We had just finished Mosquito Pass and we wanted to go check out the mud pit on Birdseye Gulch. If we could get through it we'd do the rest of the trail. If not, we'd head out Mosquito Pass to Leadville.
The start of the trail at the top was easy, and the views as we started down the gulch were very beautiful. We even saw a deer on the mountainside on the way. There was a short, bumpy section but otherwise the trail was mellow.
When we got to the mud pit it looked like it wasn't going to be a big deal, no matter what we'd been hearing about it. It was two sections, and we drove through the first part very easily. We all got out to look at the second part, which looked tougher.
The mud looked like it might be a foot deep at the most, with a slippery hill to climb on the other side. There were trees to winch off of if necessary, so we thought it would be pretty simple to get through it.
As each vehicle tried it, we found out we were completely wrong. The mud was very deep, even when it looked shallow. Though everyone tried their hardest, Bill would be the only one to get through it without winching.
Don tried the mud first, planning on going through the narrowest portion of mud to the steepest hill. The mud was deeper than he thought, and the hill was slicker. He messed around with it for awhile, but then realized he'd have to winch up it. After that, it was messy but easy to get to the other side.
We discussed what we would do. Would we winch everyone through? This was going to take longer than we thought. It didn't take long for everyone to decide that they all wanted a crack at the mud and the rest of the trail.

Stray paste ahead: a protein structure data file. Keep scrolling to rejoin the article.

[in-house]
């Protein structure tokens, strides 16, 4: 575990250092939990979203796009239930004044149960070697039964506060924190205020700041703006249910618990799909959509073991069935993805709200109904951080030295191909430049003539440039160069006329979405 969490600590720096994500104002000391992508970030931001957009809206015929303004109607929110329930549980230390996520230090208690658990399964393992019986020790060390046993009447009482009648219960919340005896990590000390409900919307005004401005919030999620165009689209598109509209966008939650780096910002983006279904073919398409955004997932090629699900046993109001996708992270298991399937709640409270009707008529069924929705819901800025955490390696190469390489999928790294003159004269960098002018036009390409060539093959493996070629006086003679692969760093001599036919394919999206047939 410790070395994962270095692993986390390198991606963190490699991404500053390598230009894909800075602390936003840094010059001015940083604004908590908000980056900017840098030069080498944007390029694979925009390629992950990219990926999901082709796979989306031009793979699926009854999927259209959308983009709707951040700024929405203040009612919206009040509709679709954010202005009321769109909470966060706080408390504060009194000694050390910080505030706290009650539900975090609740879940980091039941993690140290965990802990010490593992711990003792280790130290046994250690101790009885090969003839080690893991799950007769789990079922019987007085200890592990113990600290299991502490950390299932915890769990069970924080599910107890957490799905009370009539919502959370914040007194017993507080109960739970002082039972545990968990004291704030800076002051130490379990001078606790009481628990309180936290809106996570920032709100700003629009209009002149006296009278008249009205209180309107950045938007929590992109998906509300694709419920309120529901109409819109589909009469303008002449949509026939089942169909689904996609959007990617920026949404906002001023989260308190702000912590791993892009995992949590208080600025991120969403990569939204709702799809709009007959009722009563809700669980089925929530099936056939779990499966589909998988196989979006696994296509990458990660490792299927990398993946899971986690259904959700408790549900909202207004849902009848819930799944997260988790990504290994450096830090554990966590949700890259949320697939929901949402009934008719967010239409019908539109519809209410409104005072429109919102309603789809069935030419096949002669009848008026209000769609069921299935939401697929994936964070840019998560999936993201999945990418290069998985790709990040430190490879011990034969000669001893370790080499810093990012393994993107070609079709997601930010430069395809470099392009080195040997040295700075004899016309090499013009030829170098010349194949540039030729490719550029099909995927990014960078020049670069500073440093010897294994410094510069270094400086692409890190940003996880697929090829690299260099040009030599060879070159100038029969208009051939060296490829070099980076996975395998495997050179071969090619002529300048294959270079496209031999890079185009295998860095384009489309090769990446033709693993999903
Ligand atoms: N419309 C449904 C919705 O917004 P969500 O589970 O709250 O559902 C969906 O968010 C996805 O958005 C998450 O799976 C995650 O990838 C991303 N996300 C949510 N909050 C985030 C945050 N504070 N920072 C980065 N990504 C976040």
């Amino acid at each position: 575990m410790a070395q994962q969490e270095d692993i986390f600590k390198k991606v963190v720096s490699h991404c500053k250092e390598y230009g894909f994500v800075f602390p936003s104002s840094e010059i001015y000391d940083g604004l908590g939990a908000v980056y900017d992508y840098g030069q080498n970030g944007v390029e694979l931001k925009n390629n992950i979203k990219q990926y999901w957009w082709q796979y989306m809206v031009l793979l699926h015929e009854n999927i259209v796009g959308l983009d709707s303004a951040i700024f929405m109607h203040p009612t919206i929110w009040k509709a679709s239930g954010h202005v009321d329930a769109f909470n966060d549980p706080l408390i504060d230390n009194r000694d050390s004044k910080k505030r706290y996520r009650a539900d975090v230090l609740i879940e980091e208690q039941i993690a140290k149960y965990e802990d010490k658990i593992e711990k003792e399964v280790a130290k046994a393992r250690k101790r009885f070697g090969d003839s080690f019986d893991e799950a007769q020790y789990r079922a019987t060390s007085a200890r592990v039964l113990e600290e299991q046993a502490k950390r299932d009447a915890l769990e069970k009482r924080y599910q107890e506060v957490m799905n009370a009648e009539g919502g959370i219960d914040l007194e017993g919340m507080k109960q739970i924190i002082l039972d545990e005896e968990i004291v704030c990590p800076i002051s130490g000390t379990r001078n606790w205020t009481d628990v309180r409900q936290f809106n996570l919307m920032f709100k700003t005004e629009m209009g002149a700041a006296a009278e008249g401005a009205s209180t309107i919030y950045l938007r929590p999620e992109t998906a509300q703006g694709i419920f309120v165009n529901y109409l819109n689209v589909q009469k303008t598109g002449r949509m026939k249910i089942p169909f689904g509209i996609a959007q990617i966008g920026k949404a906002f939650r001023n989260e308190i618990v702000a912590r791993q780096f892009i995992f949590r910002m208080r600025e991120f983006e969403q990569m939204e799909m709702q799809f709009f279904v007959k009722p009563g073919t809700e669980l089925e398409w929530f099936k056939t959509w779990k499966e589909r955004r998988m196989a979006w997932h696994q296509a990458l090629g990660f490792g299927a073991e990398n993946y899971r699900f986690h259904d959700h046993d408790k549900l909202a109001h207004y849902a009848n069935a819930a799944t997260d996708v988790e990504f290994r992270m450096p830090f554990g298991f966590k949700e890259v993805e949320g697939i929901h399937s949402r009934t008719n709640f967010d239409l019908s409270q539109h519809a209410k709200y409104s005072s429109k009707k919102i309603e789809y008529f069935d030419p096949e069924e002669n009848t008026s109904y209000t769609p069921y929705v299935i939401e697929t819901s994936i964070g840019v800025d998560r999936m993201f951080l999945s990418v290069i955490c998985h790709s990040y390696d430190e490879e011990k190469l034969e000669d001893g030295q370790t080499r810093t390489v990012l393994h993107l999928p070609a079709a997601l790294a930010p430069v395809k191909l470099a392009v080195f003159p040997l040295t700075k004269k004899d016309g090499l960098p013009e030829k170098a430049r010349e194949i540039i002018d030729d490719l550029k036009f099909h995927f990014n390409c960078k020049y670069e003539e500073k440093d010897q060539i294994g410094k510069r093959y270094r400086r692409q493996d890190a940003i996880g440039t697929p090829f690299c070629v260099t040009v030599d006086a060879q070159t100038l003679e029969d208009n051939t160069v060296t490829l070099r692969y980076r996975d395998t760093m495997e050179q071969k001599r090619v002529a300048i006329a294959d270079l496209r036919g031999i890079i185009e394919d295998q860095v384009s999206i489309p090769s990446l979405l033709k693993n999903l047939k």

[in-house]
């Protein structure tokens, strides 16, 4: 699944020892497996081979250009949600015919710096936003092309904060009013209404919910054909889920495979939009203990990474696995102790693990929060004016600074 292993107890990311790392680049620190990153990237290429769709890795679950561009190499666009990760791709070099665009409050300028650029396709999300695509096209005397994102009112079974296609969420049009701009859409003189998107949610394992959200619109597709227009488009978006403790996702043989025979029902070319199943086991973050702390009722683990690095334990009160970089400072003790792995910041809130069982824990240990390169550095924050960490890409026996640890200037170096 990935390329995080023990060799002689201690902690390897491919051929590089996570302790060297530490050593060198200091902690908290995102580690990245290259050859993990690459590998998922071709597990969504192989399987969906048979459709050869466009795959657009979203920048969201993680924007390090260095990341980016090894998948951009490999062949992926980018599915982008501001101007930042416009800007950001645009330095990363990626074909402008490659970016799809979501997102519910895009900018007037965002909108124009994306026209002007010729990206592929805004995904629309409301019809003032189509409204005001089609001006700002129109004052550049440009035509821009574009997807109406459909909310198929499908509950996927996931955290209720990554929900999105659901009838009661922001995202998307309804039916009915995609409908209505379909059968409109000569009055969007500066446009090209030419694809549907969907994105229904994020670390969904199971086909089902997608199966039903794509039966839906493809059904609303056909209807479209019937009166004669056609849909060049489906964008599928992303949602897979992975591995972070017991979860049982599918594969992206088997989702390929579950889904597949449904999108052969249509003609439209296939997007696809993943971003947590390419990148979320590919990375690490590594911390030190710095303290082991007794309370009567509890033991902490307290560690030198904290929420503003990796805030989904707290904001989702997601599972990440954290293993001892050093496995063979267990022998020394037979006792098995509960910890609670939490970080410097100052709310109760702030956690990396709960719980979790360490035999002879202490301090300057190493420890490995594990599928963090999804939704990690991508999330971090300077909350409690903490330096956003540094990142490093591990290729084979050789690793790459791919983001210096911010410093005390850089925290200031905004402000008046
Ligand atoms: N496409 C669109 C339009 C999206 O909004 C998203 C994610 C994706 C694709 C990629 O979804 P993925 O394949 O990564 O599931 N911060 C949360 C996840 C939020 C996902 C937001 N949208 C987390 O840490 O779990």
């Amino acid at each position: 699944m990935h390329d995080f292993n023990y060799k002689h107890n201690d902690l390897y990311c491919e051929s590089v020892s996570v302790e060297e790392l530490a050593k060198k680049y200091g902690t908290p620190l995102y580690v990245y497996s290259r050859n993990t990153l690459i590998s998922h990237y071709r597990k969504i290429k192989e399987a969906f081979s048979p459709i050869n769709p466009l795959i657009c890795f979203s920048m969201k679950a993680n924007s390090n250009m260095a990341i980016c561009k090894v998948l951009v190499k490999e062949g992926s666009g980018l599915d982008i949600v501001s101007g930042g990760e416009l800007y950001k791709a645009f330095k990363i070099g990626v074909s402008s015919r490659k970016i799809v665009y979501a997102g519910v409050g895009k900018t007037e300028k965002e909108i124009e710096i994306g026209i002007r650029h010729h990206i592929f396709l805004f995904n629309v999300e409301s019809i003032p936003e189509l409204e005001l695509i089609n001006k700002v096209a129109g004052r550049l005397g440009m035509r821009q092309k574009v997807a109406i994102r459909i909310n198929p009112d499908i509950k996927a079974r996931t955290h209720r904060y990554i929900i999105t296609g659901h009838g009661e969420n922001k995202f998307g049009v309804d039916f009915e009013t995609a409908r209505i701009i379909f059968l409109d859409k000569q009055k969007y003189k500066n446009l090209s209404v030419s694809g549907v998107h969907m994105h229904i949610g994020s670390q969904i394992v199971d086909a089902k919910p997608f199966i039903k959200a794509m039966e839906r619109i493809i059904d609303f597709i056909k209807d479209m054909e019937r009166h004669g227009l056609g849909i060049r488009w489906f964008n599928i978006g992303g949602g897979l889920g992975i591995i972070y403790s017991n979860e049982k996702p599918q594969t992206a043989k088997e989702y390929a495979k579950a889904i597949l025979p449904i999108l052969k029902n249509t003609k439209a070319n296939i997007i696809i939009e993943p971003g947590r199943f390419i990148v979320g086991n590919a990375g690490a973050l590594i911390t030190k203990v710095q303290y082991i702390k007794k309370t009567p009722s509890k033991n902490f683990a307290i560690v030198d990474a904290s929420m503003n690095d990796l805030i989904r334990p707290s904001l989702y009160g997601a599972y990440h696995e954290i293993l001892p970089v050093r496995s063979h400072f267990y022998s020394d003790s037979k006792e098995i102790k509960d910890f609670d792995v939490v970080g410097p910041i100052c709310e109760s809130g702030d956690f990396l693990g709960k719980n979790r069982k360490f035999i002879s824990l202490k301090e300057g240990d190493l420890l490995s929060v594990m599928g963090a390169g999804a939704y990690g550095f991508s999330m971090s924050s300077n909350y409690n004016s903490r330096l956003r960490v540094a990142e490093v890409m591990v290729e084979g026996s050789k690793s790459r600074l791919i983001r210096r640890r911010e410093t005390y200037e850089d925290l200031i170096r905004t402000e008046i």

Dave thought he'd try another part of the mud pit. The section of mud was wider, but the slope on the other side was much easier. He prepared to give it some momentum and he took a running start into the mud.
His front end immediately dropped a couple of feet into the muck, and it started slowly sinking. He was up to his turn signal light in the mud, and it covered his winch. Everyone was in complete shock, laughing along with Dave as the front end of his Jeep sunk. He couldn't get out on his own, and he got winched backwards out of it with help.
He tried Don's line next, but couldn't crawl up it. His bumper kept running into the slope on the other side. He finally had to give it some momentum and dig through the slope a little, but he got up on the slope enough to get winched up. He used Don's winch -- Dave's winch was completely buried in mud.
Mike S. was next, and he went up the same line as Don and Dave. He still managed to bury his front bumper in mud, covering it and his winch. He got a winch pull up from Don.
Michael was next, and he thought he'd hit the same line with more momentum. Instead of cutting through the slope he hit it dead on, with speed. His rear tires came up in the air from the impact. He also managed to knock one of his fog lights off of his bumper.
He backed out and tried again, but had a tough time getting up on the slope. He spun his tires once, throwing mud all over the place. He finally got up enough to be winched up, but his front end was really packed in mud.